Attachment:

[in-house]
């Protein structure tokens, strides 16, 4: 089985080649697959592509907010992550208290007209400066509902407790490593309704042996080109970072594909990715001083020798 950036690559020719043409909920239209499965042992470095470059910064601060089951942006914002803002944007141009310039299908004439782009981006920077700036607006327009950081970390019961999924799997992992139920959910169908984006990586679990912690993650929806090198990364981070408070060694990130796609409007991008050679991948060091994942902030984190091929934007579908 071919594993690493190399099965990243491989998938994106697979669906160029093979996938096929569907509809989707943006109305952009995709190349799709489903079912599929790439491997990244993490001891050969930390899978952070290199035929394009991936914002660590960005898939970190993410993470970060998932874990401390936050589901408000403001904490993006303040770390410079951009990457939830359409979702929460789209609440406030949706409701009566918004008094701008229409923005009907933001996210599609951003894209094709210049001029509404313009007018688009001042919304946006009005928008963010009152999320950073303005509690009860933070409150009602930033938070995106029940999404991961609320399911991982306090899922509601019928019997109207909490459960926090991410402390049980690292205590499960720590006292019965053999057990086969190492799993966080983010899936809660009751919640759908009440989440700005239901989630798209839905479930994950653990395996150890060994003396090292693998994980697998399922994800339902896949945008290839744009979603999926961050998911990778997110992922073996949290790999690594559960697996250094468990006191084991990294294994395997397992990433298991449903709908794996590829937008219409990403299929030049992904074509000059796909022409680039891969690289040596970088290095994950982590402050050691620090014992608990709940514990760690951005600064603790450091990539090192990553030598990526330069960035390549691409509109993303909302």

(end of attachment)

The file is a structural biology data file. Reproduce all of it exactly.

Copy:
[in-house]
């Protein structure tokens, strides 16, 4: 089985080649697959592509907010992550208290007209400066509902407790490593309704042996080109970072594909990715001083020798 950036690559020719043409909920239209499965042992470095470059910064601060089951942006914002803002944007141009310039299908004439782009981006920077700036607006327009950081970390019961999924799997992992139920959910169908984006990586679990912690993650929806090198990364981070408070060694990130796609409007991008050679991948060091994942902030984190091929934007579908 071919594993690493190399099965990243491989998938994106697979669906160029093979996938096929569907509809989707943006109305952009995709190349799709489903079912599929790439491997990244993490001891050969930390899978952070290199035929394009991936914002660590960005898939970190993410993470970060998932874990401390936050589901408000403001904490993006303040770390410079951009990457939830359409979702929460789209609440406030949706409701009566918004008094701008229409923005009907933001996210599609951003894209094709210049001029509404313009007018688009001042919304946006009005928008963010009152999320950073303005509690009860933070409150009602930033938070995106029940999404991961609320399911991982306090899922509601019928019997109207909490459960926090991410402390049980690292205590499960720590006292019965053999057990086969190492799993966080983010899936809660009751919640759908009440989440700005239901989630798209839905479930994950653990395996150890060994003396090292693998994980697998399922994800339902896949945008290839744009979603999926961050998911990778997110992922073996949290790999690594559960697996250094468990006191084991990294294994395997397992990433298991449903709908794996590829937008219409990403299929030049992904074509000059796909022409680039891969690289040596970088290095994950982590402050050691620090014992608990709940514990760690951005600064603790450091990539090192990553030598990526330069960035390549691409509109993303909302």